Efforts to control tobacco use in India have failed to compel companies to clean up their act, new research suggests.
Activists are calling for efforts to be stepped up to stop tobacco companies from illegally advertising to children. This follows a study conducted last month, which found such practises to be common.
The Cigarettes and Other Tobacco Products Act (COTPA) forbids the advertisement of tobacco products and restricts their sale where children are nearby. However, this has not stopped these companies from setting up shop near schools and putting up posters to entice youngsters to smoke.
The survey of 243 schools across twenty Indian cities highlighted poor enforcement of the law. This includes a ban on the sale of tobacco products to minors and a prohibition on selling tobacco within 100 metres of schools, colleges and other educational facilities.
“Shockingly, these efforts are reportedly targeting children as young as eight years old”
Violations of these regulations seem to be rampant. Not only are tobacco companies advertising and selling near schools, they are also selling single cigarettes and giving out free samples to hook young people on smoking. Discounts and loyalty reward schemes are being offered by some vendors to entice young smokers. Shockingly, these efforts are reportedly targeting children as young as eight years old.
“The industry is trying to catch their clients young as they need people who would be regular users later on in life,” said Bhavna Mukhopadhyay, chief executive of the Voluntary Health Association of India, which carried out the research in collaboration with Consumer Voice.
“Early teens are impressionable minds and their brains get addicted to tobacco use very early, so what better way than to make tobacco products accessible closer to school and also advertise to build curiosity.”
“The investigative report revealed tobacco giants Philip Morris International (PMI) and ITC regularly flout tobacco control rules”
This is not the first time tobacco companies have been in hot water over their illicit business practises in India. Doctors have previously petitioned the Centre to launch an inquiry into the tobacco industry and their lobbying efforts.
These calls came on the heels of a Reuters exposé. The investigative report revealed tobacco giants Philip Morris International (PMI) and ITC regularly flouting tobacco control rules.
A core aim of this illicit campaign was “winning the hearts and minds” of 18-24 year-olds, utilising tactics disconcertingly similar to those being alleged at present. Such strategies included free samples and colourful advertising. Following the revelations, the Union Health Ministry wrote to tobacco companies Philip Morris International (PMI) and ITC, Ltd., threatening “punitive action”.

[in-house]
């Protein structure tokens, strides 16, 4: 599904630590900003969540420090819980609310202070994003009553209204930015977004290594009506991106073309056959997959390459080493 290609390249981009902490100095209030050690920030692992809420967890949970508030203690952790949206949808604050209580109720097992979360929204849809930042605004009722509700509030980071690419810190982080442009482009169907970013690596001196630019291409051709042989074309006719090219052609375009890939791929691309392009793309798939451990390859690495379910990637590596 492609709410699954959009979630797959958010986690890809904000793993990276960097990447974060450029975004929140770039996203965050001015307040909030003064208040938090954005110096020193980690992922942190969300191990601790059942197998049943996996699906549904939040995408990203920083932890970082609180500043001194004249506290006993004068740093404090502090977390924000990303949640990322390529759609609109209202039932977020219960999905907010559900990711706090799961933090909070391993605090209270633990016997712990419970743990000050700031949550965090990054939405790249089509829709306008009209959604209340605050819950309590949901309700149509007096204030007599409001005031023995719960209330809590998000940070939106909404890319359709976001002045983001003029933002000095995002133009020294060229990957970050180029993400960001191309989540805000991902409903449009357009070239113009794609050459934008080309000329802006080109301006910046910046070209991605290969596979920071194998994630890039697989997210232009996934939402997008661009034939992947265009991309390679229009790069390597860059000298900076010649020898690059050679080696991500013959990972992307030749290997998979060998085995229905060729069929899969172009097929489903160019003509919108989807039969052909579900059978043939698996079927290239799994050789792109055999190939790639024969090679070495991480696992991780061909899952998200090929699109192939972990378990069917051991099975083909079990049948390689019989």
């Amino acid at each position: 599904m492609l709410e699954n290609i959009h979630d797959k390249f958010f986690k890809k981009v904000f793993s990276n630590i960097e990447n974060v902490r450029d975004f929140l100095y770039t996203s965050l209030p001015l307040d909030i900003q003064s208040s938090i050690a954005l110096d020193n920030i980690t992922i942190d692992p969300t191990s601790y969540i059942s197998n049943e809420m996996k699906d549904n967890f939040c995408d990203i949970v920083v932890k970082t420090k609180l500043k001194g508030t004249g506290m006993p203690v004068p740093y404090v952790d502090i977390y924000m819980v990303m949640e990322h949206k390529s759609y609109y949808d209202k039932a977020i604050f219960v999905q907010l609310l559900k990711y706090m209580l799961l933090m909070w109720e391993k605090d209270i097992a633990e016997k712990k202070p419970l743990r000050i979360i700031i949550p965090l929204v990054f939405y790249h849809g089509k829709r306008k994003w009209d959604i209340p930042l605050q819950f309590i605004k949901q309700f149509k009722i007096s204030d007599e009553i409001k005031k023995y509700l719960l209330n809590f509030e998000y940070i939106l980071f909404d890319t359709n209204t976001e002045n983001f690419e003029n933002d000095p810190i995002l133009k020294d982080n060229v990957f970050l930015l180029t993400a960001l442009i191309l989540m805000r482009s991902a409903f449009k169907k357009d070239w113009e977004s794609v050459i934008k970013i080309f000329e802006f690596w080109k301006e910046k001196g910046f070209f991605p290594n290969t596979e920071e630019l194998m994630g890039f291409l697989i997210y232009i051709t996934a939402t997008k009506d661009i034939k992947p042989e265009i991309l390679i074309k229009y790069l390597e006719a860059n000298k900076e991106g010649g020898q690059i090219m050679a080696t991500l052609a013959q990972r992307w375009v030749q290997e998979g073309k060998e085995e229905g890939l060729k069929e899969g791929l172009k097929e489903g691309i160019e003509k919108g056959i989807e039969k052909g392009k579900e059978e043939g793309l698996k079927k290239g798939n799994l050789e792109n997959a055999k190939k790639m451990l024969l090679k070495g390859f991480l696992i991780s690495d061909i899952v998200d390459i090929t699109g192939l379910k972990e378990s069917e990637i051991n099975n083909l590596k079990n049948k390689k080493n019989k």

India’s efforts to enforce tobacco control in recent years have been challenged and circumvented by tobacco companies. Notably, a Union Health Ministry directive requiring graphic pictorial health warnings to cover 85 percent of the display area on tobacco product packaging has been challenged repeatedly in courts.
The closest to a victory tobacco companies have enjoyed in this regard was a ruling by the Kerala High Court against the Union Health Ministry’s directive. This was swiftly overturned by the Supreme Court, arguing that public health enjoyed primacy over the rights of tobacco firms to do business. A legal challenge to more graphic health warnings was also struck down by the Supreme Court, with a senior lawyer getting a rap for comparing the harmful health effects of tobacco to those of chocolate. The new warnings came into force in September last year.
“The positive news is that India’s tobacco control measures are still in force…even more positively, this is producing results”
The positive news is that India’s tobacco control measures are still in force, reflective of a significant effort by the Centre to curtail a major threat to public threat. Even more positively, this is producing results.
The number of Indians who smoke has declined sharply in the past decade, as per the World Health Organization (WHO). This is a trend being observed among younger people in particular. Between 2010 and 2017, smoking rates fell by 33 percent among 15-24 year-olds and by 54 percent among 15-17 year-olds. The same period saw 8.1 million smokers kick the habit.
Nonetheless, tobacco use remains a palpable threat. India bears among the highest rates of lung disease in the world. This is a crisis not helped by the fact that more than 232 million Indian adults continue to use tobacco daily.
Among young people, tobacco use is still a threat even if numbers are declining. For example, 625,000 children aged ten to fourteen smoke everyday. This highlights the threat posed by campaigns of tobacco companies to undermine the law and sell tobacco to children – and emphasises the need for vigilance by authorities to stamp the menace out.
“The tobacco industry must be held accountable for their aggressive advertising efforts around our children’s schools,” says Mukhopadhyay. “Our schools are not safe so long as the tobacco industry continues to try and lure our children into buying their deadly products.”